Sunday, April 5, 2009

How Alistair Cooke describes “Six Men”

My dear students, friends, colleagues,

Description is an attitude and technique that is losing ground. Under pressure from news that is "breaking" 24 hours on TV, Indian newspaper editors delude themselves, "Which readers want to read stale reports the next morning.?"

So they abandon the report, filled with crisp facts (checked and re-verified) as well as precise description (based on accurate observation). Instead, opinionated features -- a hotch-potch of news, analysis, photographs and computer graphics, wallowing in the slush of wishy adjectives and slime of washy adverbs -- tell the readers what to think.

I have resisted this silly tide and consistently risen to the defence of the old-fashioned report and the tribe of reporters, who are likely to becoming an endangered species of journalist.

Alistair Cooke belongs to that “good and great” tradition of British journalists, who excelled at facts and description. Born in 1908 and settling down in America in 1937, a few years after the Great Depression and a few years before World War II, Alistair Cooke broadcast his “Letter from America” over the BBC for 58 years. Cooke died in 2004 at the age of 95.

In this column, I reproduce an extract from his book, “Six Men” (Bodley Head, 1977), in which Cooke wrote “character studies” of six men. To illustrate my point about the need for description, my extract is of Cooke’s meeting with H.L. Mencken (page 96 of the 1980 Penguin paperback edition):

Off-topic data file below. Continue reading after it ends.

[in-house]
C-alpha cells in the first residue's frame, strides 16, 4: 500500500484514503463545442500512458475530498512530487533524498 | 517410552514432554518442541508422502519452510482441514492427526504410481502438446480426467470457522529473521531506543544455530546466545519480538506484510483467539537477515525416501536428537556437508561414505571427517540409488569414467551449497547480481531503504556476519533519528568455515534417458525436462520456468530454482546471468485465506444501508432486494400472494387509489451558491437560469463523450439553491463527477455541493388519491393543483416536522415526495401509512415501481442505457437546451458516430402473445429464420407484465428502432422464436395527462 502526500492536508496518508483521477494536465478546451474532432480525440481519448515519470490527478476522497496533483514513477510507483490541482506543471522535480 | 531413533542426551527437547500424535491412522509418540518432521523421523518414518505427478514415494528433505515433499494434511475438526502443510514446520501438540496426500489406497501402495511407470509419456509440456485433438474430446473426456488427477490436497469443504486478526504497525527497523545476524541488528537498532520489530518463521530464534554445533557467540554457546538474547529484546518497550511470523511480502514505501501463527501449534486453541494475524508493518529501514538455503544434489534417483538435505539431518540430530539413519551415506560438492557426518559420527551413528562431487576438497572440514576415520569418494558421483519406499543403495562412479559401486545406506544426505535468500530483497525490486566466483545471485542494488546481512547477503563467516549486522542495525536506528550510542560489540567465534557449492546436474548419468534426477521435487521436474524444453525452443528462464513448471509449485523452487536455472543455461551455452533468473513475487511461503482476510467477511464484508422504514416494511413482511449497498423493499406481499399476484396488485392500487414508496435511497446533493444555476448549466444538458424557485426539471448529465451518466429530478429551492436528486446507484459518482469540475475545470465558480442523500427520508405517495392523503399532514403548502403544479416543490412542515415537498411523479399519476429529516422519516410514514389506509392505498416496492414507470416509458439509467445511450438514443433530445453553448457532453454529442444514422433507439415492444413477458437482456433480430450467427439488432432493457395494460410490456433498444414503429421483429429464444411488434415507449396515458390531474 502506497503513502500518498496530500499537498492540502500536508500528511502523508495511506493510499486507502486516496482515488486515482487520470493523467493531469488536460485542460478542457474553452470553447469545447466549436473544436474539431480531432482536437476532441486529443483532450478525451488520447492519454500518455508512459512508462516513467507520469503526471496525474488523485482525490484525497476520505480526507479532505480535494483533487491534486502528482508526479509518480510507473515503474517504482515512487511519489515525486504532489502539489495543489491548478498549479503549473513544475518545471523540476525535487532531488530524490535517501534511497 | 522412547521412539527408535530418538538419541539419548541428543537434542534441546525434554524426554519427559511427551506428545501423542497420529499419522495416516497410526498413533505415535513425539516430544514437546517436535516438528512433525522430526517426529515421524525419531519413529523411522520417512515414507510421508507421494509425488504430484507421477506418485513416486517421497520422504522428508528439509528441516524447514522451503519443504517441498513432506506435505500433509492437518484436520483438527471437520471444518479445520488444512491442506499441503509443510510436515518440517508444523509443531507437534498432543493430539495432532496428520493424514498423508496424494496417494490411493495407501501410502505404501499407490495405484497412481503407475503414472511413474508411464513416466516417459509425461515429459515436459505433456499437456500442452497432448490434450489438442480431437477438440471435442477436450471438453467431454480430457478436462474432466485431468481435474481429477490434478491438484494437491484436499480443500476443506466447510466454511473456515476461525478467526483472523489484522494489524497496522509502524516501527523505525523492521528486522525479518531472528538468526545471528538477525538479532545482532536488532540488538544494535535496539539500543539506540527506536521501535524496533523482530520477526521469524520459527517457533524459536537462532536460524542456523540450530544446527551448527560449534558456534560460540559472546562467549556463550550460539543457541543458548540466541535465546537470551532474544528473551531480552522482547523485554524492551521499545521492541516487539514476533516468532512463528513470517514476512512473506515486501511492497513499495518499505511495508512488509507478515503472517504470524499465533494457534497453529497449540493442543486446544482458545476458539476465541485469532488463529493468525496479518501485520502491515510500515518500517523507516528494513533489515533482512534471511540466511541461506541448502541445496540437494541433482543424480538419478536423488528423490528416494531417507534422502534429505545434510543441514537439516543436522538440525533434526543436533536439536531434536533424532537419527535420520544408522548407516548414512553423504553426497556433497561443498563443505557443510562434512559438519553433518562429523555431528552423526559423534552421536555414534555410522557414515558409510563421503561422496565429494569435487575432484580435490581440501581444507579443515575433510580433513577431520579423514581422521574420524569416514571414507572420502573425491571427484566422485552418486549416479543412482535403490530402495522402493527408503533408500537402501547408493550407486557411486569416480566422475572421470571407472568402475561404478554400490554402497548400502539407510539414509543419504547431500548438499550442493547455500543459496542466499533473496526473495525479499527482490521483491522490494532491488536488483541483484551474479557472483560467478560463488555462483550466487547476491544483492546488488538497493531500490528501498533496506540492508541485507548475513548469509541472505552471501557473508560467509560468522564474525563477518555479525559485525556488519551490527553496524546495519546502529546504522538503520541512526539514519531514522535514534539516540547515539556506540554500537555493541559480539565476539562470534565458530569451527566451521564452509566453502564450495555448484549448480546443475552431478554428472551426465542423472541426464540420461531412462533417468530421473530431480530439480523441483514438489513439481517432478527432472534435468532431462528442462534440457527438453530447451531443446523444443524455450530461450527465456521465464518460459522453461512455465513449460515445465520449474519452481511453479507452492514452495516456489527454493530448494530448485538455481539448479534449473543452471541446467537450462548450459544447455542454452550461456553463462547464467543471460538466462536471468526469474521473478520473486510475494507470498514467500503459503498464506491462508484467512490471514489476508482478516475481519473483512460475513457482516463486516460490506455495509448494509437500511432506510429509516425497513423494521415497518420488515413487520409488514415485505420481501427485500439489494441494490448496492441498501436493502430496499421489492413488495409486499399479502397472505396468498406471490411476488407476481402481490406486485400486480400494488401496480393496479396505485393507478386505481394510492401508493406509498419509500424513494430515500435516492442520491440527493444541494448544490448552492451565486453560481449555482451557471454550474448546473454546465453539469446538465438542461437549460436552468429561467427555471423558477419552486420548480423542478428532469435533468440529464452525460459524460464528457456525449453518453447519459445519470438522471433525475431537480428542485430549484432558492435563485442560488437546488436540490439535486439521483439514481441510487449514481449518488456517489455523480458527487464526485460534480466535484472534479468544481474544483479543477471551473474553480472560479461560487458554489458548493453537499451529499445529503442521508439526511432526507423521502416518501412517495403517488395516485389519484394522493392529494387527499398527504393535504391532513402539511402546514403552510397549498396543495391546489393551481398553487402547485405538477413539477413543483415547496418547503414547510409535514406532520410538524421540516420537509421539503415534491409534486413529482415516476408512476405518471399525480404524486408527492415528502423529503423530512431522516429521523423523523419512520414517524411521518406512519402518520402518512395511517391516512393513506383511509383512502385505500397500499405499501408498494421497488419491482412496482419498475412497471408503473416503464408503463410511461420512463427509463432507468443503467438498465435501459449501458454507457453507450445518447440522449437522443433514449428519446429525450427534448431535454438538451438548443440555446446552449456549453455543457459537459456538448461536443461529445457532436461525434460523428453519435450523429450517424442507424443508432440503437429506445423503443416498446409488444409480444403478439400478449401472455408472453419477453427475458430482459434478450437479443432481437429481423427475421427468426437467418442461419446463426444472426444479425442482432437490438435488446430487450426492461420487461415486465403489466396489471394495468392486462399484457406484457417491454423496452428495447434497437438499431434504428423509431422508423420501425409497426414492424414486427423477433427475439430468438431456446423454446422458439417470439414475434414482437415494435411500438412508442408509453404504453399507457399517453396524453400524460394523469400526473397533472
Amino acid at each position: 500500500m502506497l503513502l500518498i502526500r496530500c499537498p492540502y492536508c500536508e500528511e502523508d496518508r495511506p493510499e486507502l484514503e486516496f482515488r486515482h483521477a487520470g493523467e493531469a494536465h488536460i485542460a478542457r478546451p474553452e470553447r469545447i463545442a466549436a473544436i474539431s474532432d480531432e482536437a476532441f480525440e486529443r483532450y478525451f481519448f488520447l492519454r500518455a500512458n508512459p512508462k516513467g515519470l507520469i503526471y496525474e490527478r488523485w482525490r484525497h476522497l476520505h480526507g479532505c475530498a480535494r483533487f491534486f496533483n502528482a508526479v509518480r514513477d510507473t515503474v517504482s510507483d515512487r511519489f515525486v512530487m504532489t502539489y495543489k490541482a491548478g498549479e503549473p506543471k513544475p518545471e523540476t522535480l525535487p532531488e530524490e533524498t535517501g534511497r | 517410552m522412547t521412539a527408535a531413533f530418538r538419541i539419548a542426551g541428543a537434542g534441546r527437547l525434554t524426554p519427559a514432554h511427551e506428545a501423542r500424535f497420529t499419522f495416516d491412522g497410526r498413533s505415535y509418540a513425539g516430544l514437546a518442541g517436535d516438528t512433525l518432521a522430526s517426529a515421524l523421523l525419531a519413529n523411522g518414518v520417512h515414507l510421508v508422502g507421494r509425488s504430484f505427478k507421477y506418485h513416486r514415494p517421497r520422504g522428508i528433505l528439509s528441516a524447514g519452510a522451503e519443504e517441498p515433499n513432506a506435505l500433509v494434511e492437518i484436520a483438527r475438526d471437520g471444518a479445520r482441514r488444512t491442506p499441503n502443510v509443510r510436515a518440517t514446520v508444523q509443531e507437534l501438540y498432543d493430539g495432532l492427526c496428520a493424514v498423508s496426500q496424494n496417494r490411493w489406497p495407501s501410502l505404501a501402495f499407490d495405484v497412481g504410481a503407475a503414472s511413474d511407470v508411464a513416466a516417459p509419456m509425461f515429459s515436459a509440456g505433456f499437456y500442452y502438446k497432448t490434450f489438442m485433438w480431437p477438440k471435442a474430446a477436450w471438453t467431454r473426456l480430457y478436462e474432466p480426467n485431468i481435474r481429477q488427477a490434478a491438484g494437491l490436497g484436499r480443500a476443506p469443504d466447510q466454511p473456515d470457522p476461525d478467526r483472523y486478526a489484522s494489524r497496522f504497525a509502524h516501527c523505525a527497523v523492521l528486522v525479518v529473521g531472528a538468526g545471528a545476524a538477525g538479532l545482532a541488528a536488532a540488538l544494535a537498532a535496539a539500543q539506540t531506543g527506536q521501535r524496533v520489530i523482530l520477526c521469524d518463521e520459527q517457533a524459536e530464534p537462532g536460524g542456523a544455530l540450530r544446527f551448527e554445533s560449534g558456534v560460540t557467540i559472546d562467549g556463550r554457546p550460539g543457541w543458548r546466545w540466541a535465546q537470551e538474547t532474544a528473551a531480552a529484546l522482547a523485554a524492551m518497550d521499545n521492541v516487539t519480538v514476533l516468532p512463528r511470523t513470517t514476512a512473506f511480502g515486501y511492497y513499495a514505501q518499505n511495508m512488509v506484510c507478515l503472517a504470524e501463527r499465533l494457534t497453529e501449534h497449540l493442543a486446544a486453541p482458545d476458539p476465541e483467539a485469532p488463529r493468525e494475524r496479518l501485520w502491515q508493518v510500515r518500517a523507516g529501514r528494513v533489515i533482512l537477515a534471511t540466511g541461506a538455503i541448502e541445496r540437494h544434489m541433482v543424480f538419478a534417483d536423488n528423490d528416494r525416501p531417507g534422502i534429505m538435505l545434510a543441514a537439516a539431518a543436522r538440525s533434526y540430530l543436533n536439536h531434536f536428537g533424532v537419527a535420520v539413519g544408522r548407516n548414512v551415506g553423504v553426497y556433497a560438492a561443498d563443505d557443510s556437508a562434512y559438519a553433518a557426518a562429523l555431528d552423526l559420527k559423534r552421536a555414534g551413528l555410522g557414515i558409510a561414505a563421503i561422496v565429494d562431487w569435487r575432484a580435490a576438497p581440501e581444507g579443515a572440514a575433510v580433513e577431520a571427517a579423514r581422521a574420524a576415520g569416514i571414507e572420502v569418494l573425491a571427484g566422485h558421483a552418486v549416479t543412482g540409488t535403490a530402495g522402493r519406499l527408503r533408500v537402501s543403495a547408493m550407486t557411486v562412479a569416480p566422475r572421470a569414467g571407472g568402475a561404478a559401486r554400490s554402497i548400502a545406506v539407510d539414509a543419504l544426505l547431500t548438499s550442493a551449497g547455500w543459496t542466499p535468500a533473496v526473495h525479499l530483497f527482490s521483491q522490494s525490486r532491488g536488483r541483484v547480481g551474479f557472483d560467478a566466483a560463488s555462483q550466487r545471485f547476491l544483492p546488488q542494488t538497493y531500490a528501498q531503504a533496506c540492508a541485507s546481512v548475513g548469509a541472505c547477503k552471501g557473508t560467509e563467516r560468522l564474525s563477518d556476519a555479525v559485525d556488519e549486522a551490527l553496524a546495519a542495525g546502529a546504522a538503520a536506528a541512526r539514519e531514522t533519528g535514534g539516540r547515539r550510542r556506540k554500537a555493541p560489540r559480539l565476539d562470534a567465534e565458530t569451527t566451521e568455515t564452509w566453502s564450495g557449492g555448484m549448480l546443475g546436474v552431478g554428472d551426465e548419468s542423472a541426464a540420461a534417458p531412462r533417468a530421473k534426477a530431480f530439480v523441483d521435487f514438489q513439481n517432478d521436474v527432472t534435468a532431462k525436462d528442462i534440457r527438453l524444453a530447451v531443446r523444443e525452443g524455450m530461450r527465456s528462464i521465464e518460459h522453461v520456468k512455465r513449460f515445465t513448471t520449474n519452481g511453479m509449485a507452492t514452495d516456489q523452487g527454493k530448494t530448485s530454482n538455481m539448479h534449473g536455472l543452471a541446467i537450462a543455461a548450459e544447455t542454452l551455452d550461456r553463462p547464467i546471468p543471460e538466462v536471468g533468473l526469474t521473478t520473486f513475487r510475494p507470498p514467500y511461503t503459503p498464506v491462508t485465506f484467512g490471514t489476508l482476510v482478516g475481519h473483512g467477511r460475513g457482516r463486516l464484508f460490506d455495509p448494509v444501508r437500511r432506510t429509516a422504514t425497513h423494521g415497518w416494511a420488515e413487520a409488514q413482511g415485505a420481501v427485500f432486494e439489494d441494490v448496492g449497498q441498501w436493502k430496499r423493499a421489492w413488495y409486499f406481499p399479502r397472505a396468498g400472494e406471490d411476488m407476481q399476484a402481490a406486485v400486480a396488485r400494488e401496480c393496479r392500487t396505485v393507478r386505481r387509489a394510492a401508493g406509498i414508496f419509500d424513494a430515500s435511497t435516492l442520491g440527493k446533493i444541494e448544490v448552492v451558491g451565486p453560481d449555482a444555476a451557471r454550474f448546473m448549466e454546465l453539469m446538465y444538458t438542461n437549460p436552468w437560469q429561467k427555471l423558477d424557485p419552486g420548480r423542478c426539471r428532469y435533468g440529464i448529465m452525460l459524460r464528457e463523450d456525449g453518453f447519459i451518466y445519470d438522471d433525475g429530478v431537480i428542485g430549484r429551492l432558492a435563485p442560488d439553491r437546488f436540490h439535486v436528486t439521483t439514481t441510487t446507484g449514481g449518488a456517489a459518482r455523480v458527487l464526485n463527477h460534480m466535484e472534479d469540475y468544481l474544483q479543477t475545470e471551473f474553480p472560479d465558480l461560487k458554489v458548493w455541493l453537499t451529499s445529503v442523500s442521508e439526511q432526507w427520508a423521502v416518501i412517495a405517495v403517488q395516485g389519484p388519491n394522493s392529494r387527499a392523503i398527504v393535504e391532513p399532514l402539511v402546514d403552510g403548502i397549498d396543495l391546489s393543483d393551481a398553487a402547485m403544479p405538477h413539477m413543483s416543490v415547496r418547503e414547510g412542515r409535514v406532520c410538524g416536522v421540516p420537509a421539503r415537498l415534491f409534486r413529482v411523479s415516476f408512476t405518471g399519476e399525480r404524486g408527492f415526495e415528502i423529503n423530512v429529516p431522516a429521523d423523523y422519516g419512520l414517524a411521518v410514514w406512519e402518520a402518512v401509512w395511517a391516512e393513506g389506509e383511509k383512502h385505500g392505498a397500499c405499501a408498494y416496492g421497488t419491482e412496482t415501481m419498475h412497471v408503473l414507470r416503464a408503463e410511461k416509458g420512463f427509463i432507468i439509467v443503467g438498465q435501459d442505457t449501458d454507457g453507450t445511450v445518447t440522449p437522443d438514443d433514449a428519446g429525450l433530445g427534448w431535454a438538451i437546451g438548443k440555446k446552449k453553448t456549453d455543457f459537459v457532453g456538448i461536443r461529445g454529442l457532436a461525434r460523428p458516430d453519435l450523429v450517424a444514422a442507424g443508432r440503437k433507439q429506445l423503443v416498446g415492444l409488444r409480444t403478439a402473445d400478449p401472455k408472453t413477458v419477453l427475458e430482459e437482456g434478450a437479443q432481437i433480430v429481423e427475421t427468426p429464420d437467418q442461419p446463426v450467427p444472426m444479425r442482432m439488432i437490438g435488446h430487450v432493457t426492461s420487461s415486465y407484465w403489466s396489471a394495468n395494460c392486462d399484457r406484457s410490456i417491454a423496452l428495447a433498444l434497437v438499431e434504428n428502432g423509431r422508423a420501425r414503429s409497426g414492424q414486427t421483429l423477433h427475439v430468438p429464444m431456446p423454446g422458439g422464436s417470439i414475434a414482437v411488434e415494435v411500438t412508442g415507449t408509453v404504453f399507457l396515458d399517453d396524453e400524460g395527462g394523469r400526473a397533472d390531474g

“I met him first in the back room of Schellhase’s restaurant and when I arrived he was sitting there behind a stein of beer with A.D. Emart of the Baltimore Sunpapers. For some reason, having to do with my preconception of a scourge calling sinners to repentance, I suppose I expected to see a florid giant, the local Balzac swivelling his bulk to bark at lackadaisical waiters. But he was no more conspicuous than any local shopkeeper.”

In this paragraph, please note Cooke’s three sketches of Mencken: his preconception of “a scourge calling sinners to repentance” and expectation to see “a florid giant, the local Balzac swivelling his bulk to bark at lackadaisical waiters”, dispelled by the reality of a man “no more conspicuous than any local shopkeeper.” Cooke continues to observe meticulously:

“What I saw was a small man so short in the thighs that when he stood up he seemed smaller than when he was sitting down. He had a plum pudding of a body and a square head stuck on it with no intervening neck. His brown hair was parted exactly in the middle, and the two cowlicks touched his eyebrows.

“He had very light blue eyes small enough to show the whites above the irises; which gave him the earnestness of a gas jet when he talked, an air of resigned incredulity when he listened, and a merry acceptance of the human race and all its foibles when he grinned.

“He was dressed like the owner of a country hardware store. (On ceremonial occasions, I saw later, he dressed like a plumber got up for church.) For all his seeming squatness, his movements were precise and his hands in particular were small and sinewy.”

Within 232 words, Cooke describes “the private face of a most public man whom few people could stop to look at for the fire and smoke of his old reputation of a scourge calling sinners to repentance”.